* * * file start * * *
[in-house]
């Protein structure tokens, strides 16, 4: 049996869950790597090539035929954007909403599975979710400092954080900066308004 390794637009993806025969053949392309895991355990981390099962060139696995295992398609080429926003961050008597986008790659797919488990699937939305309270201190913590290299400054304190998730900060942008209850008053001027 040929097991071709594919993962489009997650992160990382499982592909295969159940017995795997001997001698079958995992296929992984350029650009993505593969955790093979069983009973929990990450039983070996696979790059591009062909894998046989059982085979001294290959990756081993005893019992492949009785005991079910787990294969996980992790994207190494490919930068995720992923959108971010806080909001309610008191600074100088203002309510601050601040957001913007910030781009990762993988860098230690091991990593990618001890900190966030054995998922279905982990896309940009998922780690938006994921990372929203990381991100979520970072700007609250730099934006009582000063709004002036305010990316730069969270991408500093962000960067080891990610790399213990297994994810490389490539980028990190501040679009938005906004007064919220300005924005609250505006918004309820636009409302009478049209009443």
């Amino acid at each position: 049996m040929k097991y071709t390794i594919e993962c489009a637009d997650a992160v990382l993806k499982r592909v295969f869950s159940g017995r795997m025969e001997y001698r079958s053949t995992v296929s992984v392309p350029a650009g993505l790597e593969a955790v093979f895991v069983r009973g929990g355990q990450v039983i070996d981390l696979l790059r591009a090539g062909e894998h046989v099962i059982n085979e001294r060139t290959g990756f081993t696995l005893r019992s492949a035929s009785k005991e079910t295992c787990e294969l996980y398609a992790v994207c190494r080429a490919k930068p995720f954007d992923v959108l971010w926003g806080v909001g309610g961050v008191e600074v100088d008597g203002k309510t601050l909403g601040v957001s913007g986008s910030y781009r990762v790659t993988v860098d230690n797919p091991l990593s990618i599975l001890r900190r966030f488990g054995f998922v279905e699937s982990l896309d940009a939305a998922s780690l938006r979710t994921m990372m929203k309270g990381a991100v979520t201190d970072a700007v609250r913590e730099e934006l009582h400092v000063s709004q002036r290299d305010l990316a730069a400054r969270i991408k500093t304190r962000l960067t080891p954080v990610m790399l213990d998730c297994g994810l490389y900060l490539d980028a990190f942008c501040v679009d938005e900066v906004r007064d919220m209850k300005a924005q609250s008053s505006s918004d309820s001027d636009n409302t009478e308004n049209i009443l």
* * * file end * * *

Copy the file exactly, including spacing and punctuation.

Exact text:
[in-house]
């Protein structure tokens, strides 16, 4: 049996869950790597090539035929954007909403599975979710400092954080900066308004 390794637009993806025969053949392309895991355990981390099962060139696995295992398609080429926003961050008597986008790659797919488990699937939305309270201190913590290299400054304190998730900060942008209850008053001027 040929097991071709594919993962489009997650992160990382499982592909295969159940017995795997001997001698079958995992296929992984350029650009993505593969955790093979069983009973929990990450039983070996696979790059591009062909894998046989059982085979001294290959990756081993005893019992492949009785005991079910787990294969996980992790994207190494490919930068995720992923959108971010806080909001309610008191600074100088203002309510601050601040957001913007910030781009990762993988860098230690091991990593990618001890900190966030054995998922279905982990896309940009998922780690938006994921990372929203990381991100979520970072700007609250730099934006009582000063709004002036305010990316730069969270991408500093962000960067080891990610790399213990297994994810490389490539980028990190501040679009938005906004007064919220300005924005609250505006918004309820636009409302009478049209009443």
């Amino acid at each position: 049996m040929k097991y071709t390794i594919e993962c489009a637009d997650a992160v990382l993806k499982r592909v295969f869950s159940g017995r795997m025969e001997y001698r079958s053949t995992v296929s992984v392309p350029a650009g993505l790597e593969a955790v093979f895991v069983r009973g929990g355990q990450v039983i070996d981390l696979l790059r591009a090539g062909e894998h046989v099962i059982n085979e001294r060139t290959g990756f081993t696995l005893r019992s492949a035929s009785k005991e079910t295992c787990e294969l996980y398609a992790v994207c190494r080429a490919k930068p995720f954007d992923v959108l971010w926003g806080v909001g309610g961050v008191e600074v100088d008597g203002k309510t601050l909403g601040v957001s913007g986008s910030y781009r990762v790659t993988v860098d230690n797919p091991l990593s990618i599975l001890r900190r966030f488990g054995f998922v279905e699937s982990l896309d940009a939305a998922s780690l938006r979710t994921m990372m929203k309270g990381a991100v979520t201190d970072a700007v609250r913590e730099e934006l009582h400092v000063s709004q002036r290299d305010l990316a730069a400054r969270i991408k500093t304190r962000l960067t080891p954080v990610m790399l213990d998730c297994g994810l490389y900060l490539d980028a990190f942008c501040v679009d938005e900066v906004r007064d919220m209850k300005a924005q609250s008053s505006s918004d309820s001027d636009n409302t009478e308004n049209i009443l």